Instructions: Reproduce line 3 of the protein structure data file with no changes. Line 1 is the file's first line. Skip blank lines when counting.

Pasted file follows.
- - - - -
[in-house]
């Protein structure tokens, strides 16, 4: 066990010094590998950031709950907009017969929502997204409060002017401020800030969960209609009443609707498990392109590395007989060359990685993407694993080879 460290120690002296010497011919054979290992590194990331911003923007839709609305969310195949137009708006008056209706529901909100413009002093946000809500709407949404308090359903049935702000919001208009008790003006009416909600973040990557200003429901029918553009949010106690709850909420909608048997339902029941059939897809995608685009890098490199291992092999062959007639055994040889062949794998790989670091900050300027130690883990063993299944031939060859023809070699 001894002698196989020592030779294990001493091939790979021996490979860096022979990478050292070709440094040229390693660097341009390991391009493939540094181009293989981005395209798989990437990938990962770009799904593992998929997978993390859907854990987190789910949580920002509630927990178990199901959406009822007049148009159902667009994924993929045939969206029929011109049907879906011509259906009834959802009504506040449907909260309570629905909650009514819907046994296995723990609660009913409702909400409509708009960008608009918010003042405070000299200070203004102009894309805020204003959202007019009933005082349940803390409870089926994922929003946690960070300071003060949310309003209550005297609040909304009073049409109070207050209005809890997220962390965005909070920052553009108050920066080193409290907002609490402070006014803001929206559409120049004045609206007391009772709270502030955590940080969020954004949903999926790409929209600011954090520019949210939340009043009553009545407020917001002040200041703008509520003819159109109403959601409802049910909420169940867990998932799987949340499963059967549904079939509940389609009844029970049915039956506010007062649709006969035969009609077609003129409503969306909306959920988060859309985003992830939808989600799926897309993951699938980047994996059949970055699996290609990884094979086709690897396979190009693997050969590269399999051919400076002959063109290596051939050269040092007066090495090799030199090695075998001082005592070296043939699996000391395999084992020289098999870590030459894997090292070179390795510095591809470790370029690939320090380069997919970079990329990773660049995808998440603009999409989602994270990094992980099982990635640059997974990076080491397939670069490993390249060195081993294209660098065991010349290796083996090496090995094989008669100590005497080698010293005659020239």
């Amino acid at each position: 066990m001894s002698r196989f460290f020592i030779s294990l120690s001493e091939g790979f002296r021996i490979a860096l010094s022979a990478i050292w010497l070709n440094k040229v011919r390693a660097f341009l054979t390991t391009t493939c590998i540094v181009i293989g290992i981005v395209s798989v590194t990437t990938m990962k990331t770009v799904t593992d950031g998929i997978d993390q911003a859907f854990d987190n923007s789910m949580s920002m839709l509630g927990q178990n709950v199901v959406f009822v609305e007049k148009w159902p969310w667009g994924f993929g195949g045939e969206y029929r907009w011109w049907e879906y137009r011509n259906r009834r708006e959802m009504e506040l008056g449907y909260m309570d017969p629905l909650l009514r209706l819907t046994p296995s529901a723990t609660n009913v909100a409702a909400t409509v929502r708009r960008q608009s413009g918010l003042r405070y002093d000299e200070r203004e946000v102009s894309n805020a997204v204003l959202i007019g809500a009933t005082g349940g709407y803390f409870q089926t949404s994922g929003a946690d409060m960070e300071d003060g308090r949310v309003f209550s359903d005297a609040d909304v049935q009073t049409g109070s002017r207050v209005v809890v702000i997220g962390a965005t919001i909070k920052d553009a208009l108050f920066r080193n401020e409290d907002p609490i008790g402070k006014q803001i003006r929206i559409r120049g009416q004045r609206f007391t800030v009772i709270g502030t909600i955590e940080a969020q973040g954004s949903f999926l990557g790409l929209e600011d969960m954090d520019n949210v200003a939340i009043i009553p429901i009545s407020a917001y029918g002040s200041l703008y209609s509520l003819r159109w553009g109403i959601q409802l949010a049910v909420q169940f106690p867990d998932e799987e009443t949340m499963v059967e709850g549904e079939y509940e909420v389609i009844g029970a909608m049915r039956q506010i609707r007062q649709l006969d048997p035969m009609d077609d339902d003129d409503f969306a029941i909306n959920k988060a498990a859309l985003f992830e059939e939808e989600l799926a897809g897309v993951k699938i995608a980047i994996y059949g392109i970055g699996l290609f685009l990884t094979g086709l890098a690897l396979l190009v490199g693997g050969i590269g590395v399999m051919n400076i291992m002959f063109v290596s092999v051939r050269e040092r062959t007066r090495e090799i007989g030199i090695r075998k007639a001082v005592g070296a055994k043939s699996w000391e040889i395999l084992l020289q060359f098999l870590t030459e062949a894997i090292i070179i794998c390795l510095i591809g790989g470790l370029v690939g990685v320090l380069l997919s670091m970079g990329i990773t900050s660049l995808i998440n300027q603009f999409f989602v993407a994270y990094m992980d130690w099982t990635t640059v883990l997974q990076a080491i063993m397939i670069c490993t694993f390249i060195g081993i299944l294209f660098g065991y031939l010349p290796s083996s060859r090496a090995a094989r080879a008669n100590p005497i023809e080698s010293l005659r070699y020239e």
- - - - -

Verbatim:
């Amino acid at each position: 066990m001894s002698r196989f460290f020592i030779s294990l120690s001493e091939g790979f002296r021996i490979a860096l010094s022979a990478i050292w010497l070709n440094k040229v011919r390693a660097f341009l054979t390991t391009t493939c590998i540094v181009i293989g290992i981005v395209s798989v590194t990437t990938m990962k990331t770009v799904t593992d950031g998929i997978d993390q911003a859907f854990d987190n923007s789910m949580s920002m839709l509630g927990q178990n709950v199901v959406f009822v609305e007049k148009w159902p969310w667009g994924f993929g195949g045939e969206y029929r907009w011109w049907e879906y137009r011509n259906r009834r708006e959802m009504e506040l008056g449907y909260m309570d017969p629905l909650l009514r209706l819907t046994p296995s529901a723990t609660n009913v909100a409702a909400t409509v929502r708009r960008q608009s413009g918010l003042r405070y002093d000299e200070r203004e946000v102009s894309n805020a997204v204003l959202i007019g809500a009933t005082g349940g709407y803390f409870q089926t949404s994922g929003a946690d409060m960070e300071d003060g308090r949310v309003f209550s359903d005297a609040d909304v049935q009073t049409g109070s002017r207050v209005v809890v702000i997220g962390a965005t919001i909070k920052d553009a208009l108050f920066r080193n401020e409290d907002p609490i008790g402070k006014q803001i003006r929206i559409r120049g009416q004045r609206f007391t800030v009772i709270g502030t909600i955590e940080a969020q973040g954004s949903f999926l990557g790409l929209e600011d969960m954090d520019n949210v200003a939340i009043i009553p429901i009545s407020a917001y029918g002040s200041l703008y209609s509520l003819r159109w553009g109403i959601q409802l949010a049910v909420q169940f106690p867990d998932e799987e009443t949340m499963v059967e709850g549904e079939y509940e909420v389609i009844g029970a909608m049915r039956q506010i609707r007062q649709l006969d048997p035969m009609d077609d339902d003129d409503f969306a029941i909306n959920k988060a498990a859309l985003f992830e059939e939808e989600l799926a897809g897309v993951k699938i995608a980047i994996y059949g392109i970055g699996l290609f685009l990884t094979g086709l890098a690897l396979l190009v490199g693997g050969i590269g590395v399999m051919n400076i291992m002959f063109v290596s092999v051939r050269e040092r062959t007066r090495e090799i007989g030199i090695r075998k007639a001082v005592g070296a055994k043939s699996w000391e040889i395999l084992l020289q060359f098999l870590t030459e062949a894997i090292i070179i794998c390795l510095i591809g790989g470790l370029v690939g990685v320090l380069l997919s670091m970079g990329i990773t900050s660049l995808i998440n300027q603009f999409f989602v993407a994270y990094m992980d130690w099982t990635t640059v883990l997974q990076a080491i063993m397939i670069c490993t694993f390249i060195g081993i299944l294209f660098g065991y031939l010349p290796s083996s060859r090496a090995a094989r080879a008669n100590p005497i023809e080698s010293l005659r070699y020239e």